Financial Times Review: The Nevers

Victorian sci-fi drama The Nevers on Sky Atlantic has super-powered heroines

A lively corset-buster from Buffy-creator Joss Whedon stars Olivia Williams and James Norton.

Modern storytellers always want to liberate Victoria women; to release them from their social constraints, their historical servitude, and most especially, their outer clothing. Only then will these ladies be free to express their true, butt-kicking nature. It also helps that Victorian men are ready-made villains. According to this lively-corset-buster from Joss Whedon, creator of Buffy the Vampire Slayer, the patriarchy at its most mutton-chopped become anxious when women suddenly start acquiring superpowers. It can only be a matter of time, the bewhiskered denizens of clubland opine, before “the immigrant and the deviant” also rise in revolt, and the Empire topples.

With a minimum of scampering urchins and women with baskets yelling about ripe strawberries, the richly imagined London streets of this Victorian fantasia do actually look like real places you could explore beyond the camera’s reach, rather than mere stage flats. Interiors, too, are authentically cluttered, with ferns and urns and swags and painting. But the plot’s rather cluttered too, with its two heroines, a serial killer, a philanthropist, a mad scientist, a supernaturally gifted doctor, a grim police inspector, lots of people just hanging around and some of the finest Gor-blimey-guy overacting you’ve scene.

The role of chief eye-candy goes to a male, the decadent (it’s the 1890s after all) Lord Hugo Swan. Played by a swaggering James Norton, he’s an Apollo, with just a hint of Pan in profile. Swan runs a louche soirée called the Ferryman’s (and for those who think the emblem of the Styx boatman sits ill with a “pagan sex club”, it’s a nice touch that it sounds like pheromones). Swan’s washout pal Augustus (Tom Riley) has a stern sister, Lavinia (Olivia Williams) who runs a refuge for the growing numbers of mostly nubile young women afflicted with the strange powers known as “turns” – a cleverly weighted euphemism. Funny turn, or stage act?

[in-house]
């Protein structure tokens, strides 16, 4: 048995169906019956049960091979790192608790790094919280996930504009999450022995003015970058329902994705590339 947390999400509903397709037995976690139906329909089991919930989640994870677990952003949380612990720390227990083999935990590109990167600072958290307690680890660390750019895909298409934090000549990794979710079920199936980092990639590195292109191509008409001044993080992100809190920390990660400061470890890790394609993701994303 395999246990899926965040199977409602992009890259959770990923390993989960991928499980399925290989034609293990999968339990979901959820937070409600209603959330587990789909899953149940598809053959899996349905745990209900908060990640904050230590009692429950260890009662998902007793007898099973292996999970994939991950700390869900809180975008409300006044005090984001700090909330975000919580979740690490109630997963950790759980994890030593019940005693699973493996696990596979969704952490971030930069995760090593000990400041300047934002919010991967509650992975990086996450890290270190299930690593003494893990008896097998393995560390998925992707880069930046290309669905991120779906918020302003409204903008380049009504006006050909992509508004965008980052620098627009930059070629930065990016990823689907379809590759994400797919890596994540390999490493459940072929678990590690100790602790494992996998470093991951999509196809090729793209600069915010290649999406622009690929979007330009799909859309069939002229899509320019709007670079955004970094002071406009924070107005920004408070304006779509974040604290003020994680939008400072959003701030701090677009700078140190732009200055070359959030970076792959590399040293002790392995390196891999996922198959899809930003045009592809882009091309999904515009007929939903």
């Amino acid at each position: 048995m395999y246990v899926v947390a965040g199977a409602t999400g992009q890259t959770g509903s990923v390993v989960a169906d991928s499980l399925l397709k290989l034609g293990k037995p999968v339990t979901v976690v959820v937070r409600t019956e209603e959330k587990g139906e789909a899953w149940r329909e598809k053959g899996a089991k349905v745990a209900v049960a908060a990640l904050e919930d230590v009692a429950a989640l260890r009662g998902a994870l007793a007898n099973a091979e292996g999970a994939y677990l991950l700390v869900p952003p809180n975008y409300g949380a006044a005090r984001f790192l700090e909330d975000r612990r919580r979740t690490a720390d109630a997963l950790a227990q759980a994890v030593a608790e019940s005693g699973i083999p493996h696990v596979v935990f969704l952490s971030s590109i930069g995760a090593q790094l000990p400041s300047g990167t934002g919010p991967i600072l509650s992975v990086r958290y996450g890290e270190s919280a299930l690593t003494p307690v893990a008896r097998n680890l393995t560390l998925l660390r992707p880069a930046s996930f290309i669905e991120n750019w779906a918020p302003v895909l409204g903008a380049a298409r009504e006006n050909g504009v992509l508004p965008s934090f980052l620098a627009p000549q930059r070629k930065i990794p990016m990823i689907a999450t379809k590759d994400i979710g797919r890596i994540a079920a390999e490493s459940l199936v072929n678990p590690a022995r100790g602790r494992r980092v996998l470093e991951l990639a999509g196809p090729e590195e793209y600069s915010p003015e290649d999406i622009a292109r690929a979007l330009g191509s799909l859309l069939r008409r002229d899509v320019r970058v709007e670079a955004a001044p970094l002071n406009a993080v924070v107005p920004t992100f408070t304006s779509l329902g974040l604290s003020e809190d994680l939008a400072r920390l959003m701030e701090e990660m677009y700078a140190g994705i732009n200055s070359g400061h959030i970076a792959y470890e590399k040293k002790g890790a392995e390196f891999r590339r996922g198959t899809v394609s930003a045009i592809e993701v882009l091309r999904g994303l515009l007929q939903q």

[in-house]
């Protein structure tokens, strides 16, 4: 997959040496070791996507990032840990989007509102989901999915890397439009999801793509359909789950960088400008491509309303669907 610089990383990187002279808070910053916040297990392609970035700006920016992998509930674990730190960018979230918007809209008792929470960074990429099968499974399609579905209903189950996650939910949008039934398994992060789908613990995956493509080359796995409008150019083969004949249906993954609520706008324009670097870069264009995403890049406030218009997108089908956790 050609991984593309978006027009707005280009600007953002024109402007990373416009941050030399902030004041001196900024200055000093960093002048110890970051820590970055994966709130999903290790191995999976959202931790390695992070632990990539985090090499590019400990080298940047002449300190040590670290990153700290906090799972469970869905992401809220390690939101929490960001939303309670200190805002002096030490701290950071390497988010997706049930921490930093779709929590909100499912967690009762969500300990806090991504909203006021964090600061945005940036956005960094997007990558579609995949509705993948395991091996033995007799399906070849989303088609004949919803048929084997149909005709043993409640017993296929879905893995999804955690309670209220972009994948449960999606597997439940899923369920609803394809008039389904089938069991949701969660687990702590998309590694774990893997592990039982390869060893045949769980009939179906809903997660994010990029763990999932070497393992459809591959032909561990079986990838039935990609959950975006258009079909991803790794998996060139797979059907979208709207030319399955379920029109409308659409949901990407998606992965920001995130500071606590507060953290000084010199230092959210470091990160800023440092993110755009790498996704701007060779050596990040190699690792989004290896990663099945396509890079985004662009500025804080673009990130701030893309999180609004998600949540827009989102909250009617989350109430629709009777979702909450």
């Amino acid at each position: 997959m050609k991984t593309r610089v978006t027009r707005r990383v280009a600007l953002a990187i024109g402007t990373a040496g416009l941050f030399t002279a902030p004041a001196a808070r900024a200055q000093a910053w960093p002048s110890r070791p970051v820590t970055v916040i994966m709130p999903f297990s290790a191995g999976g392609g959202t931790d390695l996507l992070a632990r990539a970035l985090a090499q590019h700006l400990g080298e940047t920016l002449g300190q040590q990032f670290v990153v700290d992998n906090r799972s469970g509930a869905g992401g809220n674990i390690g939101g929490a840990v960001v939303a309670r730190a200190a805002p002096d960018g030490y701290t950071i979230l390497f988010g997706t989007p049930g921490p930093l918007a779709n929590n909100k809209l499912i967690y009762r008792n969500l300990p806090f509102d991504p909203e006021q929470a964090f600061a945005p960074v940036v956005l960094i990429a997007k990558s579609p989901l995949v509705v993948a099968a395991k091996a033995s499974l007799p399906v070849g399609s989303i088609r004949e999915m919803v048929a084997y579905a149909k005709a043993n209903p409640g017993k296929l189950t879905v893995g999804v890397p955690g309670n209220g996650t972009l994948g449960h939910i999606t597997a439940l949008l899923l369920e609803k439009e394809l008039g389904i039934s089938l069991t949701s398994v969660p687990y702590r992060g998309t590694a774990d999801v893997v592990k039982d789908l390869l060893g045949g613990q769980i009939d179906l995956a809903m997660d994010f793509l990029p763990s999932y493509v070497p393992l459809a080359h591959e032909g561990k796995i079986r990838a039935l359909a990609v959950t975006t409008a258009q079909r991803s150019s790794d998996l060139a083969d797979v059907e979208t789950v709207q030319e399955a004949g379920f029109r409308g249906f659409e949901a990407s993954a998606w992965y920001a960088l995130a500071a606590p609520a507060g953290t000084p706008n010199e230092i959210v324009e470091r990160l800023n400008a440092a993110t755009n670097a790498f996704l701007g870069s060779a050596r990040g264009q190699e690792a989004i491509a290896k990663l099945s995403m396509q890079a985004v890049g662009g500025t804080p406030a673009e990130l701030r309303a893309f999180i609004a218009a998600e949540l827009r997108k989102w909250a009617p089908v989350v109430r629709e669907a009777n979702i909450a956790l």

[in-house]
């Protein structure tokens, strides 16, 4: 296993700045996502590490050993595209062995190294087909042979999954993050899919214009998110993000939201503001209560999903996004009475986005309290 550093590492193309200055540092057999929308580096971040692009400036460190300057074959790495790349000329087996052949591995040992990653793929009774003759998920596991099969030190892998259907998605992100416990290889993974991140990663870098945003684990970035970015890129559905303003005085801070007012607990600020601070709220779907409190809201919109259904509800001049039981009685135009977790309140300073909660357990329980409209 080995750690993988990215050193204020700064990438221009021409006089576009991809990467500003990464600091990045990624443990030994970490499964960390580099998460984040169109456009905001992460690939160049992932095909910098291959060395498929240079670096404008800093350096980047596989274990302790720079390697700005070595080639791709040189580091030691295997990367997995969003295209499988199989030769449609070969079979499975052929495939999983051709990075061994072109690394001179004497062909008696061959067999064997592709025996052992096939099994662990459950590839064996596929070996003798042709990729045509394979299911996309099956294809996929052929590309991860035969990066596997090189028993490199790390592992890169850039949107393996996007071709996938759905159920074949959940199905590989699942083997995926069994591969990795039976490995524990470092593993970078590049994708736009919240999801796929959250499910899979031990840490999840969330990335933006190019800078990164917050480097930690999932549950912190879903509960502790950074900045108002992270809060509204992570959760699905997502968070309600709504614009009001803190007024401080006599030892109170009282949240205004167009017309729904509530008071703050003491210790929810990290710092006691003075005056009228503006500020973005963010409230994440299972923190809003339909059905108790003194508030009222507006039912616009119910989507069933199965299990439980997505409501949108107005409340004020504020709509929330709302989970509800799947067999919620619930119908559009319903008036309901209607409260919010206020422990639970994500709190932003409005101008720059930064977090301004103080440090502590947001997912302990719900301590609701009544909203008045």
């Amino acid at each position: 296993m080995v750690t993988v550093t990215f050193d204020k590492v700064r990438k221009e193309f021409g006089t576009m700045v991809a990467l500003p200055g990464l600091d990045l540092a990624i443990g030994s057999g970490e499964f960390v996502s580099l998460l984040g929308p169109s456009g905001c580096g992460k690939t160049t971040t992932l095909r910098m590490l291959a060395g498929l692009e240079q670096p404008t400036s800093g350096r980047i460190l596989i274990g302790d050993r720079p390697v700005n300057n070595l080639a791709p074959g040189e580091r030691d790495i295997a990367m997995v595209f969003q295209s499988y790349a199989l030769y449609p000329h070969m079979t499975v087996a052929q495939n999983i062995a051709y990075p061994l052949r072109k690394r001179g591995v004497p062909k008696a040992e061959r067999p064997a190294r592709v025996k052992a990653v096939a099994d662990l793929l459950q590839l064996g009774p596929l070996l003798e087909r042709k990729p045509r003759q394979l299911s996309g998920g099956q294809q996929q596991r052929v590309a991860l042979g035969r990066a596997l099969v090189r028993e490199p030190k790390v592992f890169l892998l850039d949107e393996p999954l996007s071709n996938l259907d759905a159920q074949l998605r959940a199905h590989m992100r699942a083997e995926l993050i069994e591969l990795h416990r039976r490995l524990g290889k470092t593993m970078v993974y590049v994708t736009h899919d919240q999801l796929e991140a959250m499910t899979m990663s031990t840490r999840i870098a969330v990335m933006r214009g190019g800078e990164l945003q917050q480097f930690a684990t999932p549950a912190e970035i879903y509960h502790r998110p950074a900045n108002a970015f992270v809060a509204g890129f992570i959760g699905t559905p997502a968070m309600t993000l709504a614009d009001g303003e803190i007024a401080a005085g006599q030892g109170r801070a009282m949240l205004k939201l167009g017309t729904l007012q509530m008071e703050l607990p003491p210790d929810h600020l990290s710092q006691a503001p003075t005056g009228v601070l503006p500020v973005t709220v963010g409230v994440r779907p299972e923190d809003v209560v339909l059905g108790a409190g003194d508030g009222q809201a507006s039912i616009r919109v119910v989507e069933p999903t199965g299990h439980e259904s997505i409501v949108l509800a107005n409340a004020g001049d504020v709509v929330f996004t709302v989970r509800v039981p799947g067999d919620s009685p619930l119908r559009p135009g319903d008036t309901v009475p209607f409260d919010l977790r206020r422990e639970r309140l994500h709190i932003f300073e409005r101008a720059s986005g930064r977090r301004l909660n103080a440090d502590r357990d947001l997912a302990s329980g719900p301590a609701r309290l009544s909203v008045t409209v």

Their leaders are Amalia (Laura Donnelly), who can glimpse the future, though she can’t predict just when her dress falls off, and Penance (Ann Skelly), who’s not just a “great inventress” (of the motor car among other things) but also Irish. More tutting at the club. The “turns” are various; levitation or moving objects with mind-control is one thing, but pity poor Myrtle (Viola Prettejohn) – all she can do is prattle in an annoying mixture of languages, while Primrose (Anna Devlin) is 12-feet-tall, like Alice after a “Drink Me” bottle.

What else? Pip Torrens is a snooty lord, Nick Frost is a criminal mastermind, Ben Chaplin a beetle-brewed copper, and Amy Manson is way over the top as the crazed, smudged-make-up killer Maladie. If ladies fighting in their nighties is your thing, then fill your button boots.

Rating: 3 out of 5.

Om Sky Atlantic/NOW now in the UK; HBO in the US

Original article at The Financial Times.

This article has been reproduced for archive purposes.

Author: Cider

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